An intimate and delightful run through the seemingly ordinary parts of life
My phone buzzed with a notification. "Gotta get groceries, jabi (do you want to come)?"
I look up from my half eaten breakfast plate and type back, "I do have to deposit a cheque at the bank; koitai (what time)?"
The response is immediate, "Tui ekhon free (are you free now)?"
Twenty minutes later, I am skipping down the stairs to my apartment as my friend's car pulls into the driveway. That day's errand hang consisted of me accompanying my friend to the grocery store where she bought her necessaries: tomatoes, lemons, chicken, tea and the likes, while I picked through the health and beauty section, read shampoo labels and threw longing glances at the candy aisle. After that, we went to the bank, where I deposited my cheque while she played Candy Crush on her phone. Since it was almost lunch time and our favourite burger place, American Burger, was just around the corner, we waltzed in and ordered a beef burger each, hers with fries, from which I helped myself without shame. Later we got ice-cream at a nearby place to wash down the hearty lunch and sat there in silence, watching people and zoning out, occasionally taking a bite of our vanilla soft serves. Our errand hang that day had the perfect end with a brief visit to Boi Bichitra for no specific reason, where we read book blurbs of newly stacked books, gazed yearningly at art supplies and bought stationery that we convinced each other that we needed in order to succeed in life.
The errand hang is a term for when friends accompany each other while tending to mundane tasks that come with the daily life: the usual grocery run, picking up an altered shalwar-kameez at dorji-chacha's, a quick run to the dry cleaners to pick up their father's punjabi, buying clothes for someone's toddler son who is quickly outgrowing his current ones, getting assignments printed for someone's MBA classes, hunting for new work shoes, tagging along and waiting during a hairdresser's appointment. This is a rather short list of things I have done in the many errand hangs with friends; I cannot remember them all because the nature of an errand hang comes with the mediocrity of the familiar and the mundane. The errand hang, unlike planned dinner events, movie dates, class reunions and wedding ceremonies, are unremarkable. It cancels the scripts, the preparation and the planning that comes with special events and replaces them with the sweet spontaneity of performing the ordinary with someone whose company you enjoy.
Although my friends and I have been doing this since our university days, I recently realized that the errand hang is but the only way to ensure quality time spent in the company of a good friend; especially once you both achieve peak adulthood. Work, marriage, parenthood, familial obligations come at you like a series of tsunamis soon after you reach your mid-20s. For the average Bangladeshi, creating new relationships through marriage often means leaving a lot of old friendships behind. Sometimes work obligations do not allow you to dig up that extra hour to grab tea at Khokon bhai's Tong with your best friend. Life changes further when you have a baby, and then suddenly you no longer have all the extra hours in the day to binge-watch Rurouni Kenshin episodes with your friend like you used to.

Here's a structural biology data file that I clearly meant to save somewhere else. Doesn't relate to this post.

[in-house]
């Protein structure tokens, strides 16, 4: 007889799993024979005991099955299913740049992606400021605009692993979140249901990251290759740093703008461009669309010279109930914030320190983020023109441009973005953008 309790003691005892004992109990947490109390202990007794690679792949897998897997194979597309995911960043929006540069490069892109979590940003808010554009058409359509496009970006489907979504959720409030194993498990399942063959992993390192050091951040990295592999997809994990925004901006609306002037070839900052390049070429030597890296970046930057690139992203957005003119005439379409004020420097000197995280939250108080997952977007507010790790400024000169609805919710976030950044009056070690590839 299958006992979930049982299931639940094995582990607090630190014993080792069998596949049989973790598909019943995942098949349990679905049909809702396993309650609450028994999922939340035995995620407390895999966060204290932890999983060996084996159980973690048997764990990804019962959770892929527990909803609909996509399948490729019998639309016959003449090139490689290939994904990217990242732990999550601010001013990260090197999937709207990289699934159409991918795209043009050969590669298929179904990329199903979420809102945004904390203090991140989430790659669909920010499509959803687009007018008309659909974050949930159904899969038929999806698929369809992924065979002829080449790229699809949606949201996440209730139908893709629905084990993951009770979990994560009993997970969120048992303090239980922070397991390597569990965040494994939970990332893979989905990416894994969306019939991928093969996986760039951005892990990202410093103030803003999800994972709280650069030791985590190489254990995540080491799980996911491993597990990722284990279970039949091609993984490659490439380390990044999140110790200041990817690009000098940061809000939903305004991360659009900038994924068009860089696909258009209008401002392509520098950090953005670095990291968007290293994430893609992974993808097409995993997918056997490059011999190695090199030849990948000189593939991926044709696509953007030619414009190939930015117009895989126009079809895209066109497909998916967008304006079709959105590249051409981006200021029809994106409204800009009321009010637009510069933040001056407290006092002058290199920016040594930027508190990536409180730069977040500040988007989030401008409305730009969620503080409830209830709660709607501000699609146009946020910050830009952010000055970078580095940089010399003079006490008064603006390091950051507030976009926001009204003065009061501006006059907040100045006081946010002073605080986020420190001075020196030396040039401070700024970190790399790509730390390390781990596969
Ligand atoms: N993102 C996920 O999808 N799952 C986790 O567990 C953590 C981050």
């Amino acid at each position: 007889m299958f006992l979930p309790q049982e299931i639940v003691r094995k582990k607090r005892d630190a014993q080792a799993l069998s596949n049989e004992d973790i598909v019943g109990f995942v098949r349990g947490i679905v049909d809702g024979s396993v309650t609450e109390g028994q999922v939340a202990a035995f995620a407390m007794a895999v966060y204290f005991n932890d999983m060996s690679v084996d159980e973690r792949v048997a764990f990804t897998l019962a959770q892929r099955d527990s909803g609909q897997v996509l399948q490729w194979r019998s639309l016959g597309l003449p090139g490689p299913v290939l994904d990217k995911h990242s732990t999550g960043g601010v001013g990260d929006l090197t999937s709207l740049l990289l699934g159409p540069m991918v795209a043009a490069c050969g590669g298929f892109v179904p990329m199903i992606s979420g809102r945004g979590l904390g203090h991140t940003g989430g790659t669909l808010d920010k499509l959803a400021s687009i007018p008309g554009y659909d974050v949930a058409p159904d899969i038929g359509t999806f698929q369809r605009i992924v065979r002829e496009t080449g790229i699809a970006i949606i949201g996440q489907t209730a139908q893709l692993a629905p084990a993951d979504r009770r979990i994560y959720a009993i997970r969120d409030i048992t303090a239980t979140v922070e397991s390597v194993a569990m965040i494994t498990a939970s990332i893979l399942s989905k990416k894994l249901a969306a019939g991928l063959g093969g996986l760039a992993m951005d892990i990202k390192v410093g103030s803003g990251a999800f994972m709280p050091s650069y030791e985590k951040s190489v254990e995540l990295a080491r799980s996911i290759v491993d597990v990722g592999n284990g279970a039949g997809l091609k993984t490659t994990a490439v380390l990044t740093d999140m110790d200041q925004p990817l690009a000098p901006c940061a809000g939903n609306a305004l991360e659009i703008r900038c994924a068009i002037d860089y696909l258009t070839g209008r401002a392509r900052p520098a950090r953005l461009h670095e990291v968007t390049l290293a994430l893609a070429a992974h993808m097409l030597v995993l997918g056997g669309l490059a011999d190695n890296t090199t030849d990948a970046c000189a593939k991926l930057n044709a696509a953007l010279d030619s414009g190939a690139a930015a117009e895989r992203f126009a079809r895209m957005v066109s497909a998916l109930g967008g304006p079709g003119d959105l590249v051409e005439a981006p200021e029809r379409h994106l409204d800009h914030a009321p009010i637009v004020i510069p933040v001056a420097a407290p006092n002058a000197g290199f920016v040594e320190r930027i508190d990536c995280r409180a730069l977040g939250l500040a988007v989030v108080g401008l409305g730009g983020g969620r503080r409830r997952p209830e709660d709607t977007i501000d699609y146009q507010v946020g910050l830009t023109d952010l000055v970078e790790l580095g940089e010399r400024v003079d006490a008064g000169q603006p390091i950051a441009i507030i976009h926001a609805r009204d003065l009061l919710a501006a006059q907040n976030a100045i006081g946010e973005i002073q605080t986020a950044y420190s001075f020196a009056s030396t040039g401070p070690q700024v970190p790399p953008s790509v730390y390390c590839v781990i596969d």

The key to maintaining any relationship is the availability of time. In this expeditious world where life is structured around money-making, fast-paced decision making and methodical routines, most of us spend our days cooped up in front of computers, resulting in zero to little time for relationships other than the familial ones. Ever since covid-19 hit, the world has been swept away by a new productivity obsession. We have packed our lives into little instagrammable bits: from documenting how much weight we can lift or how long we can hold a plank, to photographing the new delicious recipes that we have cooked, the thousands of books we have read, the new home workstation we have set up next to the baby's cot, the unmarked exam scripts piling on the dining table, the many screenshots of Zoom meetings that we have attended while donning a formal top over our sleeping pajamas, lungi or underpants. Somehow with the start of this work-from-home culture, life has become more scheduled, yet busier and messier. And to manage this chaos, we have inadvertently overlooked a very necessary restorative part of our lives: the friendships that keep us grounded, those that help us unwind after a busy week; the friendships that have graciously taken a backseat, but are unbreakable even during long periods of silence.
Be it because of adulthood or the pandemic, it seems the errand hang is the only time I really get to spend quality time with my friends these days. When I am with my errand friends, getting jhalmuri in the middle of the day for no good reason or mindlessly browsing through a book shop, I am my purest, most relaxed self; blissfully weird and happy as a clam.
I would like to dedicate this article to my errand friends, Sumaya Begum and Nusrat Shayla, without whom my errand runs would be too boring and much less eventful.
Sameirah Nasrin Ahsan is a mechanical engineer in Dhaka. She aspires to be an author someday. For now, she is content with reading and sharing the stories that make her think beyond herself. Instagram: @booksnher.